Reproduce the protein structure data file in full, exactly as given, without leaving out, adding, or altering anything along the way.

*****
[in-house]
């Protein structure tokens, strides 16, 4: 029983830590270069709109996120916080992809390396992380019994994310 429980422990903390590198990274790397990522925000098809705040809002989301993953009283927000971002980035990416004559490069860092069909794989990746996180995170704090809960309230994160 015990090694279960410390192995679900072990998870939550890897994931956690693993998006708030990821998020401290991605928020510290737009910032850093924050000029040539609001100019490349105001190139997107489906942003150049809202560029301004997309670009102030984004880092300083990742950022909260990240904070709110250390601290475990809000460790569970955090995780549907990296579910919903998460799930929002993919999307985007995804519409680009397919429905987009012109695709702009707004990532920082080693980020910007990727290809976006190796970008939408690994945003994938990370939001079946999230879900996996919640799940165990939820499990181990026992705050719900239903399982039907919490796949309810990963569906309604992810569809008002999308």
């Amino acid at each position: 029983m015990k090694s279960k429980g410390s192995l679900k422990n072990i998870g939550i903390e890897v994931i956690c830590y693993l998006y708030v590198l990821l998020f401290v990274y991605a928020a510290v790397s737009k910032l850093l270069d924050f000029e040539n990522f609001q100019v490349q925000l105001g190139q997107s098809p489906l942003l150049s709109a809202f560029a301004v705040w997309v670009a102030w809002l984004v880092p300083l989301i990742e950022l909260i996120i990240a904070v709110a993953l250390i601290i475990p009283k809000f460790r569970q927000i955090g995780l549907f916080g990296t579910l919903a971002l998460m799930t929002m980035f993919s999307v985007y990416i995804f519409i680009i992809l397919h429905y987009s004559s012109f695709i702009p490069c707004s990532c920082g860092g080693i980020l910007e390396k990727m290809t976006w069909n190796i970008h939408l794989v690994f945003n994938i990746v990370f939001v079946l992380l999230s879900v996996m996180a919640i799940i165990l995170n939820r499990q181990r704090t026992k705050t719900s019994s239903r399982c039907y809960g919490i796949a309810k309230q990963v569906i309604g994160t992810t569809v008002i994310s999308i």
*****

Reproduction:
[in-house]
């Protein structure tokens, strides 16, 4: 029983830590270069709109996120916080992809390396992380019994994310 429980422990903390590198990274790397990522925000098809705040809002989301993953009283927000971002980035990416004559490069860092069909794989990746996180995170704090809960309230994160 015990090694279960410390192995679900072990998870939550890897994931956690693993998006708030990821998020401290991605928020510290737009910032850093924050000029040539609001100019490349105001190139997107489906942003150049809202560029301004997309670009102030984004880092300083990742950022909260990240904070709110250390601290475990809000460790569970955090995780549907990296579910919903998460799930929002993919999307985007995804519409680009397919429905987009012109695709702009707004990532920082080693980020910007990727290809976006190796970008939408690994945003994938990370939001079946999230879900996996919640799940165990939820499990181990026992705050719900239903399982039907919490796949309810990963569906309604992810569809008002999308």
């Amino acid at each position: 029983m015990k090694s279960k429980g410390s192995l679900k422990n072990i998870g939550i903390e890897v994931i956690c830590y693993l998006y708030v590198l990821l998020f401290v990274y991605a928020a510290v790397s737009k910032l850093l270069d924050f000029e040539n990522f609001q100019v490349q925000l105001g190139q997107s098809p489906l942003l150049s709109a809202f560029a301004v705040w997309v670009a102030w809002l984004v880092p300083l989301i990742e950022l909260i996120i990240a904070v709110a993953l250390i601290i475990p009283k809000f460790r569970q927000i955090g995780l549907f916080g990296t579910l919903a971002l998460m799930t929002m980035f993919s999307v985007y990416i995804f519409i680009i992809l397919h429905y987009s004559s012109f695709i702009p490069c707004s990532c920082g860092g080693i980020l910007e390396k990727m290809t976006w069909n190796i970008h939408l794989v690994f945003n994938i990746v990370f939001v079946l992380l999230s879900v996996m996180a919640i799940i165990l995170n939820r499990q181990r704090t026992k705050t719900s019994s239903r399982c039907y809960g919490i796949a309810k309230q990963v569906i309604g994160t992810t569809v008002i994310s999308i």